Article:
Revolutionary Guards Corps extends grip over a splintered Iran
As Iran’s political elite and clerical establishment splinter over the election crisis, the nation’s most powerful economic, social and political institution — the Islamic Revolutionary Guards Corps — has emerged as a driving force behind efforts to crush a still-defiant opposition movement.
From its origin 30 years ago as an ideologically driven militia force serving Islamic revolutionary leaders, the corps has grown to assume an increasingly assertive role in virtually every aspect of Iranian society.
And its aggressive drive to silence dissenting views has led many political analysts to describe the events surrounding the June 12 presidential election as a military coup.
“It is not a theocracy anymore,” said Rasool Nafisi, an expert in Iranian affairs and a co-author of an exhaustive study of the corps for the RAND Corporation. “It is a regular military security government with a facade of a Shiite clerical system.” [continued…]
Ayatollah Ali Khamenei, Iran’s supreme leader, warned the country’s opposition leaders on Monday that they faced “collapse” if they continued to incite protests over the disputed presidential election.
The warning came amid an unprecedented war of words between the regime’s senior leaders and looked like a retort to Akbar Hashemi-Rafsanjani, the influential former president who has backed the opposition. Mr Rafsanjani said on Friday the country was in “crisis” and the regime had to regain people’s trust. [continued…]
Mir-Hossein Mousavi, Iran’s opposition leader, has warned the country’s rulers that an “awakened” nation is “determined” to defend its rights.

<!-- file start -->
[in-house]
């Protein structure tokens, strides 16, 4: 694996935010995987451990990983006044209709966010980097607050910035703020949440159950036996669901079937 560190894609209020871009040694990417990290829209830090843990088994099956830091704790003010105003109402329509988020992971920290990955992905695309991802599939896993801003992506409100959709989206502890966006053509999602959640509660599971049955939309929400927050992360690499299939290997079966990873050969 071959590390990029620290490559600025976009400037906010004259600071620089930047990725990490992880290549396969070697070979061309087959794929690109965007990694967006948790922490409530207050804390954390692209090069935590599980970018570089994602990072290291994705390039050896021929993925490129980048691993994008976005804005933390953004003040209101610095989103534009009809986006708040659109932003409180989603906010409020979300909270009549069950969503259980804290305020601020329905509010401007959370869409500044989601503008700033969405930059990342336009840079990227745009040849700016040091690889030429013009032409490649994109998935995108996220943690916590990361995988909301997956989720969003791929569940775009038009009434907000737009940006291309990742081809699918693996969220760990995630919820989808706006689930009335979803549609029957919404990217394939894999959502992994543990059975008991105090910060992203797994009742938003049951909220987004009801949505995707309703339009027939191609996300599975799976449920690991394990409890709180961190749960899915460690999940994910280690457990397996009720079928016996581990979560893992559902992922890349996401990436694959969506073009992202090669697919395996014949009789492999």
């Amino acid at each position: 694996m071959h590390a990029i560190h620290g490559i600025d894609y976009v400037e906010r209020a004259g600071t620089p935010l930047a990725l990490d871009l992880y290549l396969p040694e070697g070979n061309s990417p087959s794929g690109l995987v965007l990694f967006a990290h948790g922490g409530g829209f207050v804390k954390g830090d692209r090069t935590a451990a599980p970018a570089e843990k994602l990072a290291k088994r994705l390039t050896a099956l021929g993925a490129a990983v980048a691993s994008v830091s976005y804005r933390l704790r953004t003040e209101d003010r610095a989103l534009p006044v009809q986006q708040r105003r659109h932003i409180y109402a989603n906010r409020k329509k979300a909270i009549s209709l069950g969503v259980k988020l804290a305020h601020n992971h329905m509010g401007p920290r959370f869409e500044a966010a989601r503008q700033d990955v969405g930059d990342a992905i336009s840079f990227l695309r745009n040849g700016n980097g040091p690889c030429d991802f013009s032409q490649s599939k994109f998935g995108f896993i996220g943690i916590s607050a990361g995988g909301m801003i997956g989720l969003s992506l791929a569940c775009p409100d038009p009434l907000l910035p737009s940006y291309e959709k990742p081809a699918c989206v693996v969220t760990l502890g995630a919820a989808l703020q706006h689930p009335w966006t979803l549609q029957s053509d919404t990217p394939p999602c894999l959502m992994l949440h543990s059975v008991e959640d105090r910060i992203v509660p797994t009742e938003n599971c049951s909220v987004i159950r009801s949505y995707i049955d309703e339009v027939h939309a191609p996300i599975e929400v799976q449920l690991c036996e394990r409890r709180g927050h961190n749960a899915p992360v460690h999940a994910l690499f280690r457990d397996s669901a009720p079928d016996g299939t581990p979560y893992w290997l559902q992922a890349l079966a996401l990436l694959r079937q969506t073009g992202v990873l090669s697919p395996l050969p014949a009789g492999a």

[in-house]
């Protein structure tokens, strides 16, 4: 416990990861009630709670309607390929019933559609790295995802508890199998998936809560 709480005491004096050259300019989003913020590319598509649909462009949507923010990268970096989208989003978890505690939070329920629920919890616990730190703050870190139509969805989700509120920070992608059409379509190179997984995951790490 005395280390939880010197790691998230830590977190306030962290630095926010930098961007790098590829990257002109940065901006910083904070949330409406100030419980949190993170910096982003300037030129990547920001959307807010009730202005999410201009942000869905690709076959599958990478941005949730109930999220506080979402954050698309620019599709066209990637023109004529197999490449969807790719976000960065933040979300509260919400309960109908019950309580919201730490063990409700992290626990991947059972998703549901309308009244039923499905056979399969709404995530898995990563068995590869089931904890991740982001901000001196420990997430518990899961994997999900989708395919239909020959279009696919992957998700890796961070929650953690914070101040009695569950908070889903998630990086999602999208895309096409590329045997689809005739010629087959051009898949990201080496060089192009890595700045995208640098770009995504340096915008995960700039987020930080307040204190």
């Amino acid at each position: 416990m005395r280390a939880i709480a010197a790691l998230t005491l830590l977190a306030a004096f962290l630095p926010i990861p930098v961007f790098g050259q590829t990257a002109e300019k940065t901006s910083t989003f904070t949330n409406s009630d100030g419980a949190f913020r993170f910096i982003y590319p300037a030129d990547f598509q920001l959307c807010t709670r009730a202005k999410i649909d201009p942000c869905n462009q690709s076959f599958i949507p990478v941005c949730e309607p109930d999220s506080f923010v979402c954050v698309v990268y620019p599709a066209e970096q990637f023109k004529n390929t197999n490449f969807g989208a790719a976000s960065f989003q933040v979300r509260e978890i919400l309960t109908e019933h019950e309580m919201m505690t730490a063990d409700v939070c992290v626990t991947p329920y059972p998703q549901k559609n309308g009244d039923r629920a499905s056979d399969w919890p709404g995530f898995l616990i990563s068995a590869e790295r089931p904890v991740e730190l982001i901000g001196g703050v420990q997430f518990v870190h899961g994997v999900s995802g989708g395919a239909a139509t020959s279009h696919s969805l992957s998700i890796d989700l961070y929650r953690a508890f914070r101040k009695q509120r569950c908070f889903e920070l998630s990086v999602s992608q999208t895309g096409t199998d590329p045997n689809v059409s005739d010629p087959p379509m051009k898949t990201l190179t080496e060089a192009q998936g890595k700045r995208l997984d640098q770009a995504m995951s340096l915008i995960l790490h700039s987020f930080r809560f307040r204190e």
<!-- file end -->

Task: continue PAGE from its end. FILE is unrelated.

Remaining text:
Mr Mousavi, the presidential candidate, said it was “insulting” to suggest that foreigners had organised mass demonstrations against the outcome of last month’s election and demanded the release of all political prisoners.
His words showed that President Mahmoud Ahmadinejad, whose bitterly controversial re-election sparked the crisis, has failed to suppress the popular challenge to his rule. Mr Mousavi’s latest intervention also amounts to open defiance of Ayatollah Ali Khamenei, the Supreme Leader, and shows the deep divisions within the regime.
Mr Mousavi met the families of people who have been arrested for protesting against Mr Ahmadinejad’s alleged victory in a poll that many regard as rigged. “You are facing something new: an awakened nation, a nation that has been born again and is here to defend its achievements,” he told Iran’s rulers. [continued…]
What president would celebrate a “victory” by two-thirds of the vote with a clampdown resembling a putsch? What self-respecting nation would attribute the appearance in the streets of three million protesters convinced their votes were stolen to Zionists, “evil” media and British agents?
(The former British ambassador to Iran told me with a smile last January that Tehran was an interesting place to serve “because it’s one of the very few places left on earth where people still believe we have some influence!”)
What sort of country invites hundreds of journalists to witness an election only to throw them all out? What kind of revolutionary authority invokes “ethics” and “religious democracy” as it allows plain-clothes thugs to beat women?
What is to be thought of a supreme leader who calls an election result divine, then says there are some questions that need resolution by an oversight council, and then tells that council what the result of its recount is before it’s over? [continued…]
The reform movement and its allies among pragmatic conservatives have developed a narrative about Khomeinist Iran. They allege that it is ultimately democratic, and that the will of the people is paramount. It is popular sovereignty that authorizes political change and greater political and cultural openness. Precisely because democracy and popular sovereignty are the key values for this movement, the alleged stealing of the June 12 presidential elections by Supreme Leader Ali Khamenei for his candidate, Mahmoud Ahmadinejad, is intolerable. A crime has been committed, in their eyes. A social contract has been violated. The will of the people has been thwarted.